We are interested to use XCL1 as a carrier to transport proteins or peptides into cross-presenting DC. Therefore, all experiments were performed with XCL1 variants which were C-terminally fused to full-length OVA. We wanted to determine whether the various domains of XCL1 exert any influence on the targeting of the model protein to XCR1+ DC in vivo. As independent and very sensitive readouts for CD8+ T cell activation we used both induction of proliferation (response by adoptively transferred OT-I T cells) as well as induction of cytotoxic activity (by endogenous CD8+ T cells). Since CD8+ T cells in vivo become activated through cross-presentation of the soluble antigen OVA (1719), we assume that these readouts measure cross-presentation of OVA-derived peptide SIINFEKL by XCR1+ DC in vivo. They thus reflect the combined effects of antigen uptake, efficiency of antigen processing, and antigen presentation on the cell surface of the DC. Previous experiments which demonstrated that targeting of OVA using either XCL1 or an antibody directed to murine XCR1 drastically reduces the amount of antigen necessary to elicit CD8+ T cell responses in vivo (20) support this assumption.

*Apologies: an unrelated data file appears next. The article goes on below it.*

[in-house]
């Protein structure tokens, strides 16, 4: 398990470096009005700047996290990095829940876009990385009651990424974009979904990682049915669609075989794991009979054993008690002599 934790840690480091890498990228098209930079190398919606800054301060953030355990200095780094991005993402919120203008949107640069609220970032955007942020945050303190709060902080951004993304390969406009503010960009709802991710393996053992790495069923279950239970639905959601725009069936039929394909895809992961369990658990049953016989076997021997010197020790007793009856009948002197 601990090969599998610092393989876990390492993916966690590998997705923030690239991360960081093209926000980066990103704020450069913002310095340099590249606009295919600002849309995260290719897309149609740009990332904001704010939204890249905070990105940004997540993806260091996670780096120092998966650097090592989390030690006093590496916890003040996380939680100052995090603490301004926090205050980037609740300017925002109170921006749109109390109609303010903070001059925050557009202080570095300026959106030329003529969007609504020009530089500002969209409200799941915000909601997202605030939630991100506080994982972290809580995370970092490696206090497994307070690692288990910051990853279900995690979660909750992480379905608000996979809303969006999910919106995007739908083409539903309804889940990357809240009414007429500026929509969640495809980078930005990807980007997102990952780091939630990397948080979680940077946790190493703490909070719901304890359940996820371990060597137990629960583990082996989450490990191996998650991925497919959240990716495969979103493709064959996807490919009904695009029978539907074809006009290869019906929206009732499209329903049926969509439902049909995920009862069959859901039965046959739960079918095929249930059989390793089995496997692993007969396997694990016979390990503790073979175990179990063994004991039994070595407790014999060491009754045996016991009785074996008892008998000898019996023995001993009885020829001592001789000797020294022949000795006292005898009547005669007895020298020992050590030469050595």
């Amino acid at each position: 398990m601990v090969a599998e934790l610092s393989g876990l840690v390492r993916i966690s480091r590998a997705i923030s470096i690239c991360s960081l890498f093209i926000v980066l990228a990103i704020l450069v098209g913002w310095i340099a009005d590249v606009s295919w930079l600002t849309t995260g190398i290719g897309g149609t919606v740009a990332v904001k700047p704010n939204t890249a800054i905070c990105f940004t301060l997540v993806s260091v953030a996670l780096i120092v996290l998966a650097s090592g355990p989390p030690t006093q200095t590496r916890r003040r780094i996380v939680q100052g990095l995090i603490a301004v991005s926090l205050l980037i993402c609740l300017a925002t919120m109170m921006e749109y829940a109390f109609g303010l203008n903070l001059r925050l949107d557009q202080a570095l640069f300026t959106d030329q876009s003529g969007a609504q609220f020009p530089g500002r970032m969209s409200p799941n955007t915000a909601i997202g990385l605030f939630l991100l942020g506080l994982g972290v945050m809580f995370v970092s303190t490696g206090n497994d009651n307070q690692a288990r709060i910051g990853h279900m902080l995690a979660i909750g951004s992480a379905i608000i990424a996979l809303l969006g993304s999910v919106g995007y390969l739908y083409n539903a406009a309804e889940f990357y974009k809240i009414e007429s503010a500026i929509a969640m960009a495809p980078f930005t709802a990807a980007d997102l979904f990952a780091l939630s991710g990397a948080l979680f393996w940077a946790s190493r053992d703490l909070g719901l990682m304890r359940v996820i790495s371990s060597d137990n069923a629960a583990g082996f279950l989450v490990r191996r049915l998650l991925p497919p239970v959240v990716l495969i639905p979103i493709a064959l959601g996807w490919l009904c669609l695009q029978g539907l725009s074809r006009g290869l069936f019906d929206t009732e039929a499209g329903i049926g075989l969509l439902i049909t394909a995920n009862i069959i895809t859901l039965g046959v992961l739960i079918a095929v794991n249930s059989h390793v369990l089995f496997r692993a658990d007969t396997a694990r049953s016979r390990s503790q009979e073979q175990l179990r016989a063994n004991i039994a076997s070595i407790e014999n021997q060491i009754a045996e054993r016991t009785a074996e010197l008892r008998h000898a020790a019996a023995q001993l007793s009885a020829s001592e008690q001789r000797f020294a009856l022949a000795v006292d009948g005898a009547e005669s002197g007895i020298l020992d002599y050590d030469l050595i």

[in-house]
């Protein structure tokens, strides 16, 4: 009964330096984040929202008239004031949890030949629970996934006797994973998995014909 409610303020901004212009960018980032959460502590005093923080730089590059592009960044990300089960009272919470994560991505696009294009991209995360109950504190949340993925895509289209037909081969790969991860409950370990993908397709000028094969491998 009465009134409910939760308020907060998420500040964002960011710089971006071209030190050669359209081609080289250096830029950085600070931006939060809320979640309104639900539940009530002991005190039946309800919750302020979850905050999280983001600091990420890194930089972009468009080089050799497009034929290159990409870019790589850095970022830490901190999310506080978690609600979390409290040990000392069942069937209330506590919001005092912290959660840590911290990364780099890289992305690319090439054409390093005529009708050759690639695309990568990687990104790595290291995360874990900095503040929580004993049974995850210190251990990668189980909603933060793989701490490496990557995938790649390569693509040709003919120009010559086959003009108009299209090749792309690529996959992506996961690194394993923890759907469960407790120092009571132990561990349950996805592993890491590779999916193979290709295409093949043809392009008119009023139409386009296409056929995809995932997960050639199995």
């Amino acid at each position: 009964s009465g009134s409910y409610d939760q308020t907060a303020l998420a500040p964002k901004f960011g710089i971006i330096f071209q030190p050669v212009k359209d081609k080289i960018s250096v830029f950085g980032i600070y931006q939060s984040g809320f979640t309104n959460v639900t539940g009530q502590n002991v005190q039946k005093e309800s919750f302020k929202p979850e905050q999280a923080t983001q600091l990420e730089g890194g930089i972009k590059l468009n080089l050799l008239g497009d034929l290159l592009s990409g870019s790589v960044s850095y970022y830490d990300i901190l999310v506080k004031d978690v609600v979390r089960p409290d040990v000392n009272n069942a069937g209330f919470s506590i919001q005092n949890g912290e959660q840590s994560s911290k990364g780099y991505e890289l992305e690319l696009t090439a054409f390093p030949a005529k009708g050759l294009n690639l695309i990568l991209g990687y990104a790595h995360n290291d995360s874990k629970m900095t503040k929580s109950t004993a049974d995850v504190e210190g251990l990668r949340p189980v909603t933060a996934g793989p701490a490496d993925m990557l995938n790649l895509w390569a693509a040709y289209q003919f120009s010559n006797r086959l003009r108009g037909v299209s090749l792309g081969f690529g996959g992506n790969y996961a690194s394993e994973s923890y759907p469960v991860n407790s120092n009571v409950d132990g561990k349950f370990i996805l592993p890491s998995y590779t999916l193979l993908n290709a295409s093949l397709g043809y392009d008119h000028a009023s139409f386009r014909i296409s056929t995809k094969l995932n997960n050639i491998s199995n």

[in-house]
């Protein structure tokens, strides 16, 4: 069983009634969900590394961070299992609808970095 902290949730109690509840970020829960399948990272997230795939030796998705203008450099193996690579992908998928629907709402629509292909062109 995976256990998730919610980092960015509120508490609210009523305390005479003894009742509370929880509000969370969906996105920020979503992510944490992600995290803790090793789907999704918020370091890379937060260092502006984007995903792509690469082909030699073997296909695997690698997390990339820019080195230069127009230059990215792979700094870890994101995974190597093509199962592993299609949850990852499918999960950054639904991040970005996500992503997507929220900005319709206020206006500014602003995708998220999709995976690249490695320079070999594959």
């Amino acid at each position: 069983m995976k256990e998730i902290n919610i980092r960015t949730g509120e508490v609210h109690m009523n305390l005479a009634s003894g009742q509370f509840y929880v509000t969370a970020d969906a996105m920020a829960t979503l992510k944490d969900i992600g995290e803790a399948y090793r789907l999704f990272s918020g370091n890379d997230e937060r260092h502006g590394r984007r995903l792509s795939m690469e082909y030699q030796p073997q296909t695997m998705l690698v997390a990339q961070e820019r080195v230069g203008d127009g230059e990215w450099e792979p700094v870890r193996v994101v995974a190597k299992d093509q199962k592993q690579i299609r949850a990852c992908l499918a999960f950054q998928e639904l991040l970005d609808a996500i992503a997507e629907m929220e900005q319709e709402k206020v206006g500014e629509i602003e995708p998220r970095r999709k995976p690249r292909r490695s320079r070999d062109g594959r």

Several conclusions can be reached from our experiments regarding the use of XCL1 as antigen carrier. First, an intact N-terminus is required to efficiently target any peptide/protein cargo to XCR1+ DC. Second, attachment of a relatively large protein cargo of around 40 kDa to the C-terminus does not sterically inhibit binding of XCL1 to its receptor. Third, attachment of protein cargo does not influence chemotaxis of XCR1+ DC (chemotaxis was identical when compared with native XCL1 without OVA, data not shown). Since a chemotactic signal usually induces internalization of the chemokine receptor (27, 28), we assume that fusion of protein cargo to XCL1 does not influence the uptake of the protein into XCR1+ DC. Fourth, the disordered C-terminus can be eliminated from XCL1, if necessary, when using protein cargo without any obvious deficits in antigen uptake and presentation. The last conclusion is supported by exchanging the natural C-terminus of XCL1 with the C-terminal domain of murid herpesvirus 8-encoded XCL1, which also did not show any changes in antigen presentation.